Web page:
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'They’re in need of housing, not punishment' | Manna House founder says Tenn. bill will hinder the homeless

Peter Gathje said a Tennessee bill would make an already tough situation for the unhoused even worse.

MEMPHIS, Tenn. — “This is Manna House,” said Peter Gathje on Thursday, opening the non-profit’s door on Jefferson Avenue in Midtown.

A place to feel welcome. 

“What keeps me invested are the people,” said the organization’s founder  The guests who come here are some really wonderful people. Of course, they’re people in need as well.”

When on the streets many of the homeless are passed by.  

At Manna House, they’re greeted with a smile.

“This is a place that is a community and a sanctuary so it’s not drive-by charity, it’s hospitality.”

Gathje, who’s been with the non-profit since the beginning said there is a difference. 

Manna House offers basic services like showers.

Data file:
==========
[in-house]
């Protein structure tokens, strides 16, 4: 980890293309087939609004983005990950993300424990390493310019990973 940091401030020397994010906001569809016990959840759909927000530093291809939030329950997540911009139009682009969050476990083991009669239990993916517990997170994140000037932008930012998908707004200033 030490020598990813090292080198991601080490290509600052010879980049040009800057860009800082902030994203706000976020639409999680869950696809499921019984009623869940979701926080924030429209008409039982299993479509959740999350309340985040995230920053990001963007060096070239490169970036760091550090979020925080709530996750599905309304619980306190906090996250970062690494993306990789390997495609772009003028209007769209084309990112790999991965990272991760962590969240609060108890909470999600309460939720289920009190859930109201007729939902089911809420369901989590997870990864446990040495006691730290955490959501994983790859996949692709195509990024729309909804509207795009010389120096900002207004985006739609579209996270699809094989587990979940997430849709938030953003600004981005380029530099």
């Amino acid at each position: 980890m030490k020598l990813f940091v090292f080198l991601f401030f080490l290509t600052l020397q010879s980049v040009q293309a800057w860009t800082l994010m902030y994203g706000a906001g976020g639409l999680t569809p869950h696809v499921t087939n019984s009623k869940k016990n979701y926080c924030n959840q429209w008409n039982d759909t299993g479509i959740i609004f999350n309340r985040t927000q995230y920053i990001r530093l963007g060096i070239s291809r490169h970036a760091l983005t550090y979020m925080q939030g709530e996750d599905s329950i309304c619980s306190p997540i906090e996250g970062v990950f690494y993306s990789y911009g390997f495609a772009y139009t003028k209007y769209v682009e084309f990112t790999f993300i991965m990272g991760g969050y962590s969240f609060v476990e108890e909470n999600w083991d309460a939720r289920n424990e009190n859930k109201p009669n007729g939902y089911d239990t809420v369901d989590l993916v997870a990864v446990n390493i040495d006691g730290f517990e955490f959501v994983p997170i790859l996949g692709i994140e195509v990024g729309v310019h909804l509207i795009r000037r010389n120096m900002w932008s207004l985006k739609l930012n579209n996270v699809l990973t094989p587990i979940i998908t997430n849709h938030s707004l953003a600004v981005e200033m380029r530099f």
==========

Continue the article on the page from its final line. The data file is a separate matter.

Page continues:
“Underwear, socks, t-shirts, pants, whatever kind of clothing that they need,” explained the longtime volunteer.

Manna House serves 80 people each day that it is open. That’s hundreds of people over a month. 

But Gathje said Senate Bill 1610/House Bill 978 would make an already tough situation even worse for so many.

RELATED: Bill to punish homeless for sleeping in public spaces passes state House and Senate

It would make it a Class C misdemeanor to camp under a bridge or highway.

“It’s on their record,” Gathje said. “So when they would get off the streets, which most people do, and they apply for a job then they have to say they’ve been convicted of this. Of basically being homeless.”

Manna House signed an open letter to Governor Bill Lee to veto the measure and said they have yet to receive a response. The bill passed the Tennessee House and Senate and is awaiting action or inaction by the governor. 

He said it won't help people get work, but rather punish them for needing housing.

RELATED: Memphis man steps up to help the homeless

“Sure I don’t like people living under a bridge, but it’s not the fault of the people under the bridge. It’s the fault of the rest of us who have created a society in which housing is not affordable and not available to people who are in poverty.”

Gathje said after working with the homeless for 15 years, this bill is focusing on the symptoms of homelessness and not the cause. 

“When people are being treated with respect they get their self-respect back.”

Able to feel human.

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